Incidence of acute lymphoblastic leukaemia in white and coloured children in the Western Cape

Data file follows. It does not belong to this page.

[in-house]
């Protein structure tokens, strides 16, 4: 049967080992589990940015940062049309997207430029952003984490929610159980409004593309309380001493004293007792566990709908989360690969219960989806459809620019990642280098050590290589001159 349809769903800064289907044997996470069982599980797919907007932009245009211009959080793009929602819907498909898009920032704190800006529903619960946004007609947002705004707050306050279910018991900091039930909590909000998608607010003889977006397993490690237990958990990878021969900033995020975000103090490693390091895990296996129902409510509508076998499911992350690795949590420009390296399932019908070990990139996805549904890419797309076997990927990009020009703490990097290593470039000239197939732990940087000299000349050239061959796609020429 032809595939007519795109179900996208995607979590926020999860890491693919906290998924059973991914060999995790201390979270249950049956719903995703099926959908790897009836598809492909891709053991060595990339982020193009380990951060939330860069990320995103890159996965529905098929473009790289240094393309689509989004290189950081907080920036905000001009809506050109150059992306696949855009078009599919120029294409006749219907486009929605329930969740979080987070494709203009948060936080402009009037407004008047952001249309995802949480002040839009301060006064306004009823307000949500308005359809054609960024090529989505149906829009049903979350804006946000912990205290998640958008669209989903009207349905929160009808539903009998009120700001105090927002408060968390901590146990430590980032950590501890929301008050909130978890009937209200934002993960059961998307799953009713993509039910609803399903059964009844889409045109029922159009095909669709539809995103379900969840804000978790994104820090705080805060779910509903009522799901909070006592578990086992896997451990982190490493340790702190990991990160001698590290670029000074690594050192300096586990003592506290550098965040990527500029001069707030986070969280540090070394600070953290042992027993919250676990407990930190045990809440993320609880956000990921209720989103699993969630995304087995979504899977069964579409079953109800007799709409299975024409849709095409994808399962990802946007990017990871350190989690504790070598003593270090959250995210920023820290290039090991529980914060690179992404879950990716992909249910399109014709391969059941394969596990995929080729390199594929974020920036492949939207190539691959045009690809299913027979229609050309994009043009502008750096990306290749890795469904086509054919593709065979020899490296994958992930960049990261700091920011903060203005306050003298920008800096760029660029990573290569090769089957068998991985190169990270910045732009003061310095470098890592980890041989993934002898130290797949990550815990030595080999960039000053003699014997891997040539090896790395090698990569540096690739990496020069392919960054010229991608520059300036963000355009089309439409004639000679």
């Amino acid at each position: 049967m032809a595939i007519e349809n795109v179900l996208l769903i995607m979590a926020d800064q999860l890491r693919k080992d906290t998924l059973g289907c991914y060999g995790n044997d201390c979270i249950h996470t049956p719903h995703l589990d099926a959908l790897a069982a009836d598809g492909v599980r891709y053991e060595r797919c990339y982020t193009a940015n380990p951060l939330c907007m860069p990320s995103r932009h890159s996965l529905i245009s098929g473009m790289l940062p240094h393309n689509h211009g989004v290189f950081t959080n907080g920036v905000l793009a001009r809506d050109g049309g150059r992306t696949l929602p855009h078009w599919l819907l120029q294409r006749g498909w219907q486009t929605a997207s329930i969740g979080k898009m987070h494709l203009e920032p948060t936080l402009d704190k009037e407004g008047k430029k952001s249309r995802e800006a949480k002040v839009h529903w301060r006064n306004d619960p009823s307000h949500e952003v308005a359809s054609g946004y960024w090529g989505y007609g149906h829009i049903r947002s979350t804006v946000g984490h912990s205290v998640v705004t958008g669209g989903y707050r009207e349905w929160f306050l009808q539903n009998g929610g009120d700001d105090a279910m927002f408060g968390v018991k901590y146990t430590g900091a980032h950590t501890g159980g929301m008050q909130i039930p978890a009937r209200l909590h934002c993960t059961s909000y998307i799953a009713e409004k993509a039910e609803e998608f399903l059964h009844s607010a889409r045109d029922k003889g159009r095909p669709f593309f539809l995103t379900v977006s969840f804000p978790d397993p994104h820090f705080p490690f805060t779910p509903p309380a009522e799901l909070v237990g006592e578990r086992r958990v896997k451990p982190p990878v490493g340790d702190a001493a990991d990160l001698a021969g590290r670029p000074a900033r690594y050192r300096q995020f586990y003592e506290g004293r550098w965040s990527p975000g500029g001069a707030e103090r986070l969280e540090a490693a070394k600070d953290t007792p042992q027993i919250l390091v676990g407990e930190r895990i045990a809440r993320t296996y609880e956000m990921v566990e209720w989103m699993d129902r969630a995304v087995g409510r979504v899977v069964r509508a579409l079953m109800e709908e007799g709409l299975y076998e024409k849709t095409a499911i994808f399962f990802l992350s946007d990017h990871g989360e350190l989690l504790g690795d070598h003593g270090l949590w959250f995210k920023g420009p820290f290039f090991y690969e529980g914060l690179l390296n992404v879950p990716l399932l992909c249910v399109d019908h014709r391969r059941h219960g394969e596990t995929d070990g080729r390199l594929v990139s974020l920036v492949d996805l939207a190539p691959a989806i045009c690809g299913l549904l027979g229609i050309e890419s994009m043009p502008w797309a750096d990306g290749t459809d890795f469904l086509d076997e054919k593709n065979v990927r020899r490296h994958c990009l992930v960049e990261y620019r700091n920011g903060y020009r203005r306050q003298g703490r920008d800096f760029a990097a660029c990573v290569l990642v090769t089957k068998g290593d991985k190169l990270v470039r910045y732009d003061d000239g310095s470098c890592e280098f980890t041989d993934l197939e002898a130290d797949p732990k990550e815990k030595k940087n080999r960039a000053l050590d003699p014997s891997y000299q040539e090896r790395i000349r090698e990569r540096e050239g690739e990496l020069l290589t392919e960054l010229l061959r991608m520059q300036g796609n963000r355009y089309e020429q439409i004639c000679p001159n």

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Objectives. To record the age-specific incidence rate (ASIR) for diagnosed acute lymphoblastic leukaemia (ALL) in coloured and white children aged 0-12 years in the Western Cape (WC). Design. A retrospective population-based study using the 1991 population census to calculate the mean annual childhood population and the ASIR for ALL in the 0-4, 5-9 and 10-12-year age groups in rural and Cape Town metropolitan areas for the period 1983-1999. Odds ratios were calculated using EpiInfo 2000. Setting. Registry records of the paediatric cancer units at Tygerberg and Red Cross War Memorial Children's hospitals where all children with ALL in the WC were initially treated. Subjects. All white and coloured children aged 0-12 years diagnosed as having ALL from 1983-1999. Outcome measures. The ASIR by age and ethnic group in rural and metropolitan patients in the WC. Results. The estimated annual childhood population in 1991 was 709 151 with 80.4% coloured and 19.6% white children, of whom 60% were resident in the Cape Town metropolitan area and 40% in the rural area of the WC. Of 246 children with ALL diagnosed in the period 1983 - 1999, 144 were male and 102 female. The ASIR in coloured children aged 0 - 4 years was 17.1/106 in the rural and 30.5/106 in the metropolitan area, compared with 55.7/106 and 56.2/106 respectively in white children. In the 5-9-year age group the ASIR in coloured children was 10.0/106 in the rural and 16.6/106 in the metropolitan area compared with 27.6/106 and 26.7/106 respectively in white children. The 10-12-year age group had comparable incidence rates in both populations and geographical areas. Only one case occurred within a 20 km radius of the Koeberg nuclear reactor. Conclusions. White children have an ASIR for ALL comparable to rates of diagnosis in the USA, while only half as many coloured children aged 0-9 years were diagnosed in both the rural and metropolitan areas. This contrast may indicate significant underdiagnosis of ALL in coloured children over the period in question. The change in health policy since 1994, which has improved access to primary health care, may improve the rate of diagnosis among coloured and black children.
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